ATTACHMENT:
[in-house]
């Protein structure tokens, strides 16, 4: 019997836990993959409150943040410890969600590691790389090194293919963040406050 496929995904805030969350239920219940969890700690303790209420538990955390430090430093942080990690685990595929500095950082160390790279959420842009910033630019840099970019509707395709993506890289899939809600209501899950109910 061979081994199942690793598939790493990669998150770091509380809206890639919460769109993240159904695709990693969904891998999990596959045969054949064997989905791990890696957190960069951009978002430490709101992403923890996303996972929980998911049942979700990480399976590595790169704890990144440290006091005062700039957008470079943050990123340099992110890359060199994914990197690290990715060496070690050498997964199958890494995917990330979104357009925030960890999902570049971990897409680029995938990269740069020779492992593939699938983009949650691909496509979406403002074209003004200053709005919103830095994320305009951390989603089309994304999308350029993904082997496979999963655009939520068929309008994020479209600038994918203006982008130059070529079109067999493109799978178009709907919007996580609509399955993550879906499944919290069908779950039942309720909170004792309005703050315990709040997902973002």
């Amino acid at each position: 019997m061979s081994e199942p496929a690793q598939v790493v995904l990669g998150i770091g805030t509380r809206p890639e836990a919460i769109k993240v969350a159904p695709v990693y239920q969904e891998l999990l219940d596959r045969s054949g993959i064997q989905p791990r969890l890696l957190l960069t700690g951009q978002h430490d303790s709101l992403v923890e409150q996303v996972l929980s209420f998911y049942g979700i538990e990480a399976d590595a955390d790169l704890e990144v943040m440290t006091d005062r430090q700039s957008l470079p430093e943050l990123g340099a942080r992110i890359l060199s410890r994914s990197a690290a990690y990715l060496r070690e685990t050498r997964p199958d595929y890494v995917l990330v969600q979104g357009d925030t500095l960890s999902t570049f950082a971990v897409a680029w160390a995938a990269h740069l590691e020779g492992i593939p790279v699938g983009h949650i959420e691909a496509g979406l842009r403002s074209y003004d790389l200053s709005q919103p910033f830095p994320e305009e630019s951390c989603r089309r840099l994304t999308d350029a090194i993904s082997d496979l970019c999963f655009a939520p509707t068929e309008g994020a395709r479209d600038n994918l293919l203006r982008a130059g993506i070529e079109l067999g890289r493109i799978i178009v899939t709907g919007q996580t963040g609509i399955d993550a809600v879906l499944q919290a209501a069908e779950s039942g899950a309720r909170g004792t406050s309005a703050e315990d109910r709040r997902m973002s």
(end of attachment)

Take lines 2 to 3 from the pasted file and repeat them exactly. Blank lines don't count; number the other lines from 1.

């Protein structure tokens, strides 16, 4: 019997836990993959409150943040410890969600590691790389090194293919963040406050 496929995904805030969350239920219940969890700690303790209420538990955390430090430093942080990690685990595929500095950082160390790279959420842009910033630019840099970019509707395709993506890289899939809600209501899950109910 061979081994199942690793598939790493990669998150770091509380809206890639919460769109993240159904695709990693969904891998999990596959045969054949064997989905791990890696957190960069951009978002430490709101992403923890996303996972929980998911049942979700990480399976590595790169704890990144440290006091005062700039957008470079943050990123340099992110890359060199994914990197690290990715060496070690050498997964199958890494995917990330979104357009925030960890999902570049971990897409680029995938990269740069020779492992593939699938983009949650691909496509979406403002074209003004200053709005919103830095994320305009951390989603089309994304999308350029993904082997496979999963655009939520068929309008994020479209600038994918203006982008130059070529079109067999493109799978178009709907919007996580609509399955993550879906499944919290069908779950039942309720909170004792309005703050315990709040997902973002």
């Amino acid at each position: 019997m061979s081994e199942p496929a690793q598939v790493v995904l990669g998150i770091g805030t509380r809206p890639e836990a919460i769109k993240v969350a159904p695709v990693y239920q969904e891998l999990l219940d596959r045969s054949g993959i064997q989905p791990r969890l890696l957190l960069t700690g951009q978002h430490d303790s709101l992403v923890e409150q996303v996972l929980s209420f998911y049942g979700i538990e990480a399976d590595a955390d790169l704890e990144v943040m440290t006091d005062r430090q700039s957008l470079p430093e943050l990123g340099a942080r992110i890359l060199s410890r994914s990197a690290a990690y990715l060496r070690e685990t050498r997964p199958d595929y890494v995917l990330v969600q979104g357009d925030t500095l960890s999902t570049f950082a971990v897409a680029w160390a995938a990269h740069l590691e020779g492992i593939p790279v699938g983009h949650i959420e691909a496509g979406l842009r403002s074209y003004d790389l200053s709005q919103p910033f830095p994320e305009e630019s951390c989603r089309r840099l994304t999308d350029a090194i993904s082997d496979l970019c999963f655009a939520p509707t068929e309008g994020a395709r479209d600038n994918l293919l203006r982008a130059g993506i070529e079109l067999g890289r493109i799978i178009v899939t709907g919007q996580t963040g609509i399955d993550a809600v879906l499944q919290a209501a069908e779950s039942g899950a309720r909170g004792t406050s309005a703050e315990d109910r709040r997902m973002s």